Posted by: TM | 2008-05-12 12:09:19 PM

TM, you are right. I had the same thoughts concerning the periodic road side checks by the RCMP where they stop every vehicle for seat belts or for drinking. These are other examples of where everyone is considered guilty unless proven innocent. One could make quiet a list of such examples of course.

Posted by: Alain | 2008-05-12 1:09:41 PM

Such a list might be very useful in teaching our children about freedom, or debating with our socialistic brethren. However, the dicussion wouldn't go over well at a party would it?

Posted by: TM | 2008-05-12 1:47:42 PM

He's guilty. The story is a ruse. [That's why we have lawyers. To get the guilty and the innocent off the hook.]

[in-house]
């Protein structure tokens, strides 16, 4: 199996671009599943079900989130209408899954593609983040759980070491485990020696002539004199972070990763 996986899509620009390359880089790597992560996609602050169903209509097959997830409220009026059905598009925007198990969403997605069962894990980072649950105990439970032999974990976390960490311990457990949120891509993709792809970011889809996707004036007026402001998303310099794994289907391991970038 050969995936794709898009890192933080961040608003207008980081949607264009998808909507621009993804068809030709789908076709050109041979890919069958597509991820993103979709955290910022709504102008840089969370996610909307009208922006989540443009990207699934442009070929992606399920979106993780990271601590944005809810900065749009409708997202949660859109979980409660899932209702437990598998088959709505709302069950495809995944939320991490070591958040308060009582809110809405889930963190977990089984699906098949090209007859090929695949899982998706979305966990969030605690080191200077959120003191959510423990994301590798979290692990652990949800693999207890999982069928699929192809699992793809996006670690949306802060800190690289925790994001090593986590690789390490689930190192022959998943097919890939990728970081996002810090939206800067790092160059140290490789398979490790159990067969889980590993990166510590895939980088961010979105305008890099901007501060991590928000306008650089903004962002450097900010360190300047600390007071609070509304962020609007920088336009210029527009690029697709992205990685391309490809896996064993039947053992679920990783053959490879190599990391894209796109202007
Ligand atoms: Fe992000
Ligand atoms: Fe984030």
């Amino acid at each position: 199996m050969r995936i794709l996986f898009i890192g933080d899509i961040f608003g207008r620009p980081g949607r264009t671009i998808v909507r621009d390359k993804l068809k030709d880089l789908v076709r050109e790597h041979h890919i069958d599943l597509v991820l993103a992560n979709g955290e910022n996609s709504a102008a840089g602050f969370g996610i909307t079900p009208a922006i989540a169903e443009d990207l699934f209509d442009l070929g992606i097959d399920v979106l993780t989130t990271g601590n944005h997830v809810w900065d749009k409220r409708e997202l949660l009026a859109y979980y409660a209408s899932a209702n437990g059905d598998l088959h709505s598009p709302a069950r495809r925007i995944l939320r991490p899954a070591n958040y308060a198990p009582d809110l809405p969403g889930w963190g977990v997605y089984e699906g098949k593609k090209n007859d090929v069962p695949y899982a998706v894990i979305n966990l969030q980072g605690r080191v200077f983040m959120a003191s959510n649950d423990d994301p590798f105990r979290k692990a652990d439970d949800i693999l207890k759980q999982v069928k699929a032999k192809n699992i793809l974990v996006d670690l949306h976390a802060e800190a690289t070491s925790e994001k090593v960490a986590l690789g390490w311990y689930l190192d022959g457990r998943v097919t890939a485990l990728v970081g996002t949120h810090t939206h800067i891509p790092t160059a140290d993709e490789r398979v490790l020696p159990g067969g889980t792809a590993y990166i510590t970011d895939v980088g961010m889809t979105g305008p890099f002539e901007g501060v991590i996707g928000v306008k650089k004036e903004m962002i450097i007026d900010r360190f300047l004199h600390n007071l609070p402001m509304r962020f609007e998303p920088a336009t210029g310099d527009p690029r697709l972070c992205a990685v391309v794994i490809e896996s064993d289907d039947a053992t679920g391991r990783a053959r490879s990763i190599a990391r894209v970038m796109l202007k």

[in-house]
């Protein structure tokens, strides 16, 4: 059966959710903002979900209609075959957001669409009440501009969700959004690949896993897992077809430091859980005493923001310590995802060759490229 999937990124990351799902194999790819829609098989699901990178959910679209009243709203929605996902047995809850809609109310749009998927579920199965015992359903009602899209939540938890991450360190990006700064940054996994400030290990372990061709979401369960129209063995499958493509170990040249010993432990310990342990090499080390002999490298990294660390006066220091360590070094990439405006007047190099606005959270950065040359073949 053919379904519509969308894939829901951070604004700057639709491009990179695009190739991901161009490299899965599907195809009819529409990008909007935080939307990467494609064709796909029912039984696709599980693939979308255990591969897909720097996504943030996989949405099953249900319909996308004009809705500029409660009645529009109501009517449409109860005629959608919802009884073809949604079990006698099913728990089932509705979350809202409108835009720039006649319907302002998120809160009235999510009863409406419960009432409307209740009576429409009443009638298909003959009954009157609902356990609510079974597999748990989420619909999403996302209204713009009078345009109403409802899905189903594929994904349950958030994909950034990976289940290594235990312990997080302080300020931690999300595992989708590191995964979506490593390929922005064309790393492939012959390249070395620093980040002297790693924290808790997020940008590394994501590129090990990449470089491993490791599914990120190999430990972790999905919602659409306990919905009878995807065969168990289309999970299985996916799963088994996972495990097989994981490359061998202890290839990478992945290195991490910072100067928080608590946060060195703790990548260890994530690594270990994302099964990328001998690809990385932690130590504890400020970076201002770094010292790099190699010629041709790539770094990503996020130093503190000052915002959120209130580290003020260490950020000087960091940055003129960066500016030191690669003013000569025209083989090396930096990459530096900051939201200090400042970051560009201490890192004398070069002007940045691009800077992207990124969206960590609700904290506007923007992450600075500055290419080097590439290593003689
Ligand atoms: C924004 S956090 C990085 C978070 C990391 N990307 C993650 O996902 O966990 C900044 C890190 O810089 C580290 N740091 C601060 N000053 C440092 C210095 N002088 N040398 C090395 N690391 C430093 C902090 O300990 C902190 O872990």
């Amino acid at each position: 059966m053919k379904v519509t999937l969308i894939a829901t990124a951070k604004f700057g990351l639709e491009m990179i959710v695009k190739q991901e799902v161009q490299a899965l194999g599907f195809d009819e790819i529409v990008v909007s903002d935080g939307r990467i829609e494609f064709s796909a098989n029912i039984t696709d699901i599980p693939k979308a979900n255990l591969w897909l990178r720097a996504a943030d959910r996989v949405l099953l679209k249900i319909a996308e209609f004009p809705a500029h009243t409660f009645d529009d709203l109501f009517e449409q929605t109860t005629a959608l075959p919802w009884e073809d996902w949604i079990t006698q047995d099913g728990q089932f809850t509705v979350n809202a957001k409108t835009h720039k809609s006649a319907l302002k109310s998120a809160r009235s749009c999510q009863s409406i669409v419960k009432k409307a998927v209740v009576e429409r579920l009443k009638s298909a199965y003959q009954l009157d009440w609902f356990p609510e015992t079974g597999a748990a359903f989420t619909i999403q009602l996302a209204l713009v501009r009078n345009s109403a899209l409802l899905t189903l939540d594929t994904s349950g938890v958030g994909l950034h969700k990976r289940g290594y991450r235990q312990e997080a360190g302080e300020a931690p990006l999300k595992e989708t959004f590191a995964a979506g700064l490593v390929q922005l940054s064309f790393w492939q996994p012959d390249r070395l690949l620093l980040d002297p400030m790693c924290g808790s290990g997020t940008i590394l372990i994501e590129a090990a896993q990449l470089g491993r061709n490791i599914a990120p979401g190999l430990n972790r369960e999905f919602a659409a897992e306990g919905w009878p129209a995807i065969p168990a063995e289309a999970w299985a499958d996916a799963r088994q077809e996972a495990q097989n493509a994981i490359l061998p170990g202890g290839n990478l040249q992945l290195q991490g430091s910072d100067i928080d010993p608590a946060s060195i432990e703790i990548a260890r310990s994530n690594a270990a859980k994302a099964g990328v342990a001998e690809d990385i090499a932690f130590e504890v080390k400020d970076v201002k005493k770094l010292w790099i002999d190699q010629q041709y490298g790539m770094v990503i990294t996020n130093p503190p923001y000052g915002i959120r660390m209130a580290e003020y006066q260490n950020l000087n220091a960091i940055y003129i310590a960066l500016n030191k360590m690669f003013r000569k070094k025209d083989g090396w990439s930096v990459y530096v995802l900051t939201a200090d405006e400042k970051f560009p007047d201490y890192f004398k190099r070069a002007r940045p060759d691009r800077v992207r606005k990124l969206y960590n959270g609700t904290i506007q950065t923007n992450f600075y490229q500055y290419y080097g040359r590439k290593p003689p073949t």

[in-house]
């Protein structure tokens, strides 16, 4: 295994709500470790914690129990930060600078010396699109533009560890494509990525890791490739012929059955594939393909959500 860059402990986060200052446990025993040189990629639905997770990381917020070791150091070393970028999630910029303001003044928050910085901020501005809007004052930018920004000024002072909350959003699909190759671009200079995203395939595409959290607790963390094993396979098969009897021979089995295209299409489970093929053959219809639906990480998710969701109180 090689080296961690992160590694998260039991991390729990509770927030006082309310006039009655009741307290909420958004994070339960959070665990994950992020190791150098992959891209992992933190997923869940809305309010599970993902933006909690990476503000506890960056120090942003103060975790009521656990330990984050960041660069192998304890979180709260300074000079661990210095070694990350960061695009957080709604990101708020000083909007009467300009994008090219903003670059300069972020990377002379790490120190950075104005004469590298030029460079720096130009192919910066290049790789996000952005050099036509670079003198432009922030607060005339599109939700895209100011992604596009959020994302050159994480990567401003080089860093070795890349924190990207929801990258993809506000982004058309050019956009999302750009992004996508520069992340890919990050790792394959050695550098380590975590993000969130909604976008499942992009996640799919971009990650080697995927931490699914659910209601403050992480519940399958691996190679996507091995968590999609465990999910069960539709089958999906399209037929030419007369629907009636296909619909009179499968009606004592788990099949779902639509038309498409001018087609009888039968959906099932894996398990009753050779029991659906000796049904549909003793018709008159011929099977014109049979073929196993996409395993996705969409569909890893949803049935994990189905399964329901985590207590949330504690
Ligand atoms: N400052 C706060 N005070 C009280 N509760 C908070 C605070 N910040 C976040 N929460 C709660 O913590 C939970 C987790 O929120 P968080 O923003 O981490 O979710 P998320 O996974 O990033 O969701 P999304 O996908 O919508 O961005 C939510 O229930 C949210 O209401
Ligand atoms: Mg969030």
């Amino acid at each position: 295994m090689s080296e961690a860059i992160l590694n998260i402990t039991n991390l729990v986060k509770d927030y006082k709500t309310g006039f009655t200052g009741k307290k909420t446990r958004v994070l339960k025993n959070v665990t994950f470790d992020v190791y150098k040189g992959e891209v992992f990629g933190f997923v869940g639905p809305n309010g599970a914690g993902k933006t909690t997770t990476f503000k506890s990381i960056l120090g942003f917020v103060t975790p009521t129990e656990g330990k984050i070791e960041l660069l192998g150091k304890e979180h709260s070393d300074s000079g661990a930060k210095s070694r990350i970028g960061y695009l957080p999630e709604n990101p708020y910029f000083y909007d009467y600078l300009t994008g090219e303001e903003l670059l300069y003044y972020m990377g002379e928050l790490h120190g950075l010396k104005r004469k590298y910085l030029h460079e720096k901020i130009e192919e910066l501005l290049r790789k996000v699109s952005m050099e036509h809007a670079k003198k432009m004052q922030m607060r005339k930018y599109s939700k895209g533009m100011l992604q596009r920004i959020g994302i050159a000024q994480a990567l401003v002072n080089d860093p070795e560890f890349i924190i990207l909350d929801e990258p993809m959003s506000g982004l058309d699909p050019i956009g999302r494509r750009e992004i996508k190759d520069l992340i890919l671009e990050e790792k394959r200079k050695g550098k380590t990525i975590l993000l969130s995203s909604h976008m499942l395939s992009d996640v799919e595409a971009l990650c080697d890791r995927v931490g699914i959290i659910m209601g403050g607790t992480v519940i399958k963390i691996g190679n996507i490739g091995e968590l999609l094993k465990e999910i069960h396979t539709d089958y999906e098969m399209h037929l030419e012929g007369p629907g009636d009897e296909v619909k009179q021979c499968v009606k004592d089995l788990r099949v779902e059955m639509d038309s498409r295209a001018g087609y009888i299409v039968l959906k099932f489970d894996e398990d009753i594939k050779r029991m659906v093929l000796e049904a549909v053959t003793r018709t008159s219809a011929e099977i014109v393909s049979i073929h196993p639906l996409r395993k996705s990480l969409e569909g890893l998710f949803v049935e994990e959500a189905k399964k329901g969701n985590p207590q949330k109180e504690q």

Posted by: dewp | 2008-05-12 5:44:05 PM

Claude Charron had a relatively expensive tweed jacket hidden under his winter coat -- and his boyfriend assaulted a security guard in an attempt to help Charron escape. Then, after he got charged, he claimed that Eaton's was out to get him for political reasons. That's a long way from a distracted Mr. Lemieux pushing a cart out the door in front of a guard. I do agree with Mr. Lemieux that Charron didn't look honest. He looked like the sleazeball he was.

Posted by: CJ | 2008-05-13 4:07:47 AM

Actually, Professor, in all three cases you have committed criminal acts. Carelessness and negligence are not excuses. While one doesn't want to lock up every absent-minded soul, the sober truth is that intent is pretty much impossible to prove. Hence the emphasis on physical evidence.

The responsibility to heed the law in all three cases was yours, and you failed, and the evidence is going to show that you failed. Extenuating circumstances do not erase the deed. They should, therefore, be taken into account during sentencing, not the actual determination of guilt.

Posted by: Shane Matthews | 2008-05-16 2:09:14 PM